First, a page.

Antwerp Rabbi Sues For Gender Integration in Jewish Schools – And Wins
The Benoth Jerusalem school of Antwerp, Belgium, an Ultra-Orthodox, girls-only public school, faced a major shift in their demographic this week when they were forced to add two boys to their student roster, after a judge ruled that Belgian schools may not discriminate against potential students on the basis of gender.
The legal decision was the result of efforts made by a surprising advocate: Rabbi Moshe Aryeh Friedman, a Brookyn-born expat who is universally acknowledged as a “pariah” in Antwerp’s Jewish community. It was, in fact, his two sons, Jacob and Josef (13 and 11) who were the “new kids” at Benoth Jerusalem. “This is a fascinating development in our society,” he told the Belgian press. “Finally boys and girls can learn together, ending centuries of discrimination”.
This is not the first time Rabbi Friedman has been the center of a controversy. Back in 2006, the Antwerp and Viennese Jewish communities excommunicated him after he attended a conference in Iran that questioned the veracity of the Holocaust, after which he publicly expressed his doubts about the deaths of 6 million in Europe during WWII. He also befriended Iranian president Mahmoud Ahmandinejad, along with other leaders of Hamas, an organization considered a terrorist group by the US and Europe, and became a vocal advocate of anti-Zionism. After a meeting in Stockholm with Hamas leader Atef Adwan, Friedman told the Associated Press that a new “coalition” had been formed between himself and Hamas. Accusations have also been made that Friedman has developed relationships with Austria’s extreme-right militant groups and that he has left unpaid debts in both Austria and the US. Throughout Europe, Friedman’s name has become so hated that Jewish travellers attacked him during a visit to Poland.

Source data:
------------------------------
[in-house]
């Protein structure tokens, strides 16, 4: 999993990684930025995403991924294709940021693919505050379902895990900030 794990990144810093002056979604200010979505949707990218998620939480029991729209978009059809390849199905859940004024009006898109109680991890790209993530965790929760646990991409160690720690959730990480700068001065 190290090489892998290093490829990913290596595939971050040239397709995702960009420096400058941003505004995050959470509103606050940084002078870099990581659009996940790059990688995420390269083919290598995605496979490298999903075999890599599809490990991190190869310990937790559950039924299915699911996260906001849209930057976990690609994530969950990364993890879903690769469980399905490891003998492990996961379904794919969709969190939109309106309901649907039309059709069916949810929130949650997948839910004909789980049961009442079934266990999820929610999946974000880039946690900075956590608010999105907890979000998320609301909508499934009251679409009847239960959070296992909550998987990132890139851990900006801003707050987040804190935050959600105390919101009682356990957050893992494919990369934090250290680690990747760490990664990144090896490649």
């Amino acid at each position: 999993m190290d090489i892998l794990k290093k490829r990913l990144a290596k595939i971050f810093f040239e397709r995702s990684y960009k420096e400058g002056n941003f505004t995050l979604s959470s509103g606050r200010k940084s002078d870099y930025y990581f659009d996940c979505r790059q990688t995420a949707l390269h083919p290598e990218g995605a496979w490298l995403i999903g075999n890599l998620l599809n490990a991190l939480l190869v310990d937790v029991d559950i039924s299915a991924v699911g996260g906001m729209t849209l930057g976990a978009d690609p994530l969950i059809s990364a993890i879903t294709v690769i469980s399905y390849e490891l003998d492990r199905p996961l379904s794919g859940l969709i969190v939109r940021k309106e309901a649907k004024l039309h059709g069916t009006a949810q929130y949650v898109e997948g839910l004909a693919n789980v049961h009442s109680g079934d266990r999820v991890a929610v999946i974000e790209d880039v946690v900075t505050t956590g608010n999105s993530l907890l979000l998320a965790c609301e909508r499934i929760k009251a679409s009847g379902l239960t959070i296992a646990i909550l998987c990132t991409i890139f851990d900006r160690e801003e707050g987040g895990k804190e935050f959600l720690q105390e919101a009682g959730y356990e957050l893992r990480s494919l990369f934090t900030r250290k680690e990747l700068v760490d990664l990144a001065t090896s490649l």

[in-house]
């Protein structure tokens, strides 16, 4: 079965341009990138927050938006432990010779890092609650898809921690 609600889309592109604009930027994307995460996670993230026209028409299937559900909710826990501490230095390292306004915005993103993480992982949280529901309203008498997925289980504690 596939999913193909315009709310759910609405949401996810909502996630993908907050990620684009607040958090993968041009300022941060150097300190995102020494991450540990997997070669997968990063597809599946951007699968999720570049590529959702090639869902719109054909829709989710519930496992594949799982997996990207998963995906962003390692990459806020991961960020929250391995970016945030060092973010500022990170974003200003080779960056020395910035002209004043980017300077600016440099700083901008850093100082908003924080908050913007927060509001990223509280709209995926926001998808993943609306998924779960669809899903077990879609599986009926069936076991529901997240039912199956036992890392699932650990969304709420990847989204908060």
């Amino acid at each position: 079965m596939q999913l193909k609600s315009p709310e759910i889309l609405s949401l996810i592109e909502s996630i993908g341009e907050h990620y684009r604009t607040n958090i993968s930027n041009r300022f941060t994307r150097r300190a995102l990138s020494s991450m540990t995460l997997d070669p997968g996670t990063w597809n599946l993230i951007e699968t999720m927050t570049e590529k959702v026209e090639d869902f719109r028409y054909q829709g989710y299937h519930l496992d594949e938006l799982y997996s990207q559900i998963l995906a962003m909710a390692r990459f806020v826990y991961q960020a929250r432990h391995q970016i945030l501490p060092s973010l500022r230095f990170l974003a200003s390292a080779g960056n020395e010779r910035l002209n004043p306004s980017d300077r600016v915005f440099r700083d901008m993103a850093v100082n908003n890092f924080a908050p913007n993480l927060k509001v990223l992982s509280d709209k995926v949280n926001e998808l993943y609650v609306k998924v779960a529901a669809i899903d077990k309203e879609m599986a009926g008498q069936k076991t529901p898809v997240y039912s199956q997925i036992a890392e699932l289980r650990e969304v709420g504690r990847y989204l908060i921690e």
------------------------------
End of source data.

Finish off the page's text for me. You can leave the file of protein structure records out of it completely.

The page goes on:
After Friedman’s 2007 trip to Tehran, three of his daughters were expelled from Vienna’s Talmud Torah (the school stated the expulsion was the result of unpaid tuition bills), after which Friedman sued the Jewish community of Vienna.
Upon his return to Antwerp in 2011, Friedman and his Belgian wife Lea Rosenzweig were unable to find an Orthodox school, including all-girls’ schools, which would admit their sons. Friedman cited it as the Jewish community taking “revenge” on him. He says, “The element of collective punishment against my children is well known”. Due to his lack of options, Friedman went to the Belgian courts and sued Benoth Jerusalem – and won. He also has another suit currently in the works against an all-boys Zionist yeshiva that refused to admit his daughters.
The backlash to the rulings in the Jewish community has been fierce, so much so that Belgian police provided the Friedmans with an escort to school, lest they be attacked. By going to the Belgian courts instead of resolving the issue within the Orthodox community, Friedman has made a major faux pas that will inevitably further damage his already tarnished reputation. Further, his actions have forced the community to compromise on its long-standing autonomy in terms of educational practices and gender separation, both of which are considered vital elements to protecting the community from outside, secular influences. Says Michael Freilich, editor of the “Joods Actueel” Jewish monthly, “It’s a sad day for the community, which has lost a battle which is important to it and its tradition.”
While the community has certainly taken a hit by this development, they are by no means shrinking away in defeat. Leaders have encouraged members to put their personal feelings aside and continue moving forward as usual. The ones who will likely suffer most through this, unfortunately, are Friedman’s children. Henri Rosenberg, and Antwerp lawyer, recently called for an investigation from child welfare services of the Friedmans’ domestic circumstances. Further, says Aron Berger, a Benoth Jerusalem father, “Enrolling [the boys] here is child abuse. They have no social interaction here, when the girls play among themselves”.
About the Author: Rea Bochner is a professional writer who has written for dozens of web and print publications, including Chabad.org and Aish.com. When not crafting copy on her laptop, Rea is a full-time mother, laundrywoman, chef, chauffeur, art director, housekeeper and referee. She lives in Cherry Hill, NJ with her husband and two sons. See more of Rea's work by visiting www.writtenbyrea.com